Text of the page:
Originally published June 23, 2016
When I was 19, I committed myself to eventually launching a commercial space company. How that decision came about is a post for another time, but that underlying factor is the motivation for this project. My long-term obsession with space naturally bleeds over into my spare time.
At the age of 20, I read about a group of MIT students who were able to get images of the blackness of space and curvature of the earth by launching a high-altitude weather balloon (HAB) into the stratosphere. It was hard to believe how relatively inexpensive the project was – under $1000. No need to wait for commercial space tourism. No need to compete to become an astronaut. All that was required was the research, a few friends, time, and $500-700 worth of gear.
I knew I had to try this one day.
Three years later, after I wrapped up grad school and started a new job in DC, I began planning.
It wasn’t until I was 27, however, that the launch actually took place.
Why did it take so long?
- During my first couple of years in DC, I worked many nights and weekends to help grow a startup from five employees to 60+ while teaching myself graphic, front-end, and UX design. This left little time for serious side projects. I didn’t even take a vacation until well into my third year on the job (not recommended).
- I wanted to do my due diligence. From studying the FAA regs to learning about mistakes made by other HAB teams, I wanted to do all I could to prevent injuring a person or property. I also didn’t want my project on the news or to find myself in trouble with the law.
- The weather was often uncooperative. Even on clear days, the direction and intensity of the wind often led to poor flight path predictions – e.g. the expected flight path traveled over airports, major cities, or an extremely long distance.
II. Project overview
The goal was pretty straight-forward – launch a high-altitude balloon to record footage of the earth from the stratosphere and then recover the payload.
For this first build, I decided not to include a flight computer or do any high-altitude science experiments. The basics – a successful launch and recovery – were my priorities.
The rest of this post covers my build process and how I selected the launch site. A second post details the actual launch and recovery.
III. Research phase
Over the past three years, I devoured hundreds of blog articles and and YouTube videos related to high-altitude ballooning.
There’s actually a lot of great material out there…
IV. Build phase
After doing some preliminary research, I kicked off the build process by focusing on how not to harm anyone or break the law.
Seemed like the right thing to do.
IV.I FAA regulations
The FAA regs are actually pretty straight-forward and easy to meet.
- Payload must be under 6lbs
- Break strength of rope must be < 50lbs
- If the balloon is up for more than 2hrs, you must alert the FAA. This is called a "floater."
Since I’m based in DC, I also had to travel 100 miles to get out of restricted airspace.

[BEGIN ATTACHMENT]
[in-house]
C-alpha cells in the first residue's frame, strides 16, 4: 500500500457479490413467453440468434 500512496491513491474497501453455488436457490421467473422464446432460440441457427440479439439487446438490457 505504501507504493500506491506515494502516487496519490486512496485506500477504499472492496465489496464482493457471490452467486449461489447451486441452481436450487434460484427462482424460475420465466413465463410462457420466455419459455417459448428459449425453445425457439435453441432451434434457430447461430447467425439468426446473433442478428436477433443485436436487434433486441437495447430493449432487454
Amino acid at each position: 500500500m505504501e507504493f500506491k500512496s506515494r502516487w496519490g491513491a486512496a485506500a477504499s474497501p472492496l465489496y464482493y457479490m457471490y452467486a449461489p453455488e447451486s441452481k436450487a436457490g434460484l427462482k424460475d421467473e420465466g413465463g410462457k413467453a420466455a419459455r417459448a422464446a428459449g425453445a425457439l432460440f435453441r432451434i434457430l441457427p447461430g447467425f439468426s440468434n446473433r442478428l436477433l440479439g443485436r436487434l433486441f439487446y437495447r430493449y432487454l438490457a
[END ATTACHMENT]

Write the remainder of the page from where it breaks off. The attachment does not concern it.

To make it clear that I followed the letter of the law, I printed out the regs and taped them on the side of the payload.
IV.II Payload components
Harris Teeter cooler
Pretty standard $10 cooler. Easy to cut holes in and then seal against water.
SPOT GEN 3 GPS Tracker
The GPS was obviously one of the most important parts of the payload – second only to the launch vehicle (cooler). It also tied the GoPro for most expensive part. $150 for the Spot + $150/year for the online tracking service.
To ensure a clear and consistent GPS signal, I had to fashion a crude gimbal-like contraption out of photo frame wire. This ensured that the Spot always pointed toward the sky, no matter which way the payload rotated.
GoPro Hero 4 Black
I bought the GoPro refurbished online, but I still felt conflicted about launching such an expensive device without guarantee of recovery. Not a millionaire yet.
IV.III Lift system
Based on my research, I went with the Aether Industries 600g 20 ft diameter professional weather balloon.
To figure out how much helium I needed, I used the recommendations and reference table on the Aether site: “It is recommended to have a total lift weight of 2 lb. (1 kg) plus the total weight of the payload in order to control the ascent speed.”
After debating whether or not I wanted to create my own, I ended up just purchasing a 5ft chute from Rocketman.
Connecting the Balloon to the parachute and the payload is the tether. To achieve the FAA’s required < 50lb break strength, I decided to use kite string.
The oil from your skin can actually cause the balloon at a lower-than-desired altitude. To avoid this issue, our team wore latex gloves when handling the balloon.
To securely close the mouth of the balloon, I used cable ties.
V. Launch criteria and flight simulation
Picking a launch site wasn’t easy. The site had to meet some pretty strict criteria:
- 100 miles outside of DC
- Within a day’s drive to/from my apartment
- Not close to any airports or urban areas
- Positioned such that the wind would not carry the balloon toward any airport, major urban area, or large body of water – e.g. Chesapeake Bay or Atlantic Ocean.
Thankfully, there are some great free tools available to help with this step.
Tool #1: Google Maps.
I first used Google Maps to scout out potential launch sites outside the 100 mile radius and ensure no airports were nearby.
Tool #2: Flight simulator.
After finding a possible launch location using Google Maps, I plugged the coordinates, along with some other key data, into a HAB flight simulator to see where the balloon might end up. This step was critical. A couple of scenarios with strong winds had the balloon ending up in downtown DC, downtown Baltimore, and near a military facility.
The final flight plan avoided all of these obstacles.
Check out my second post for the story of the launch and recovery.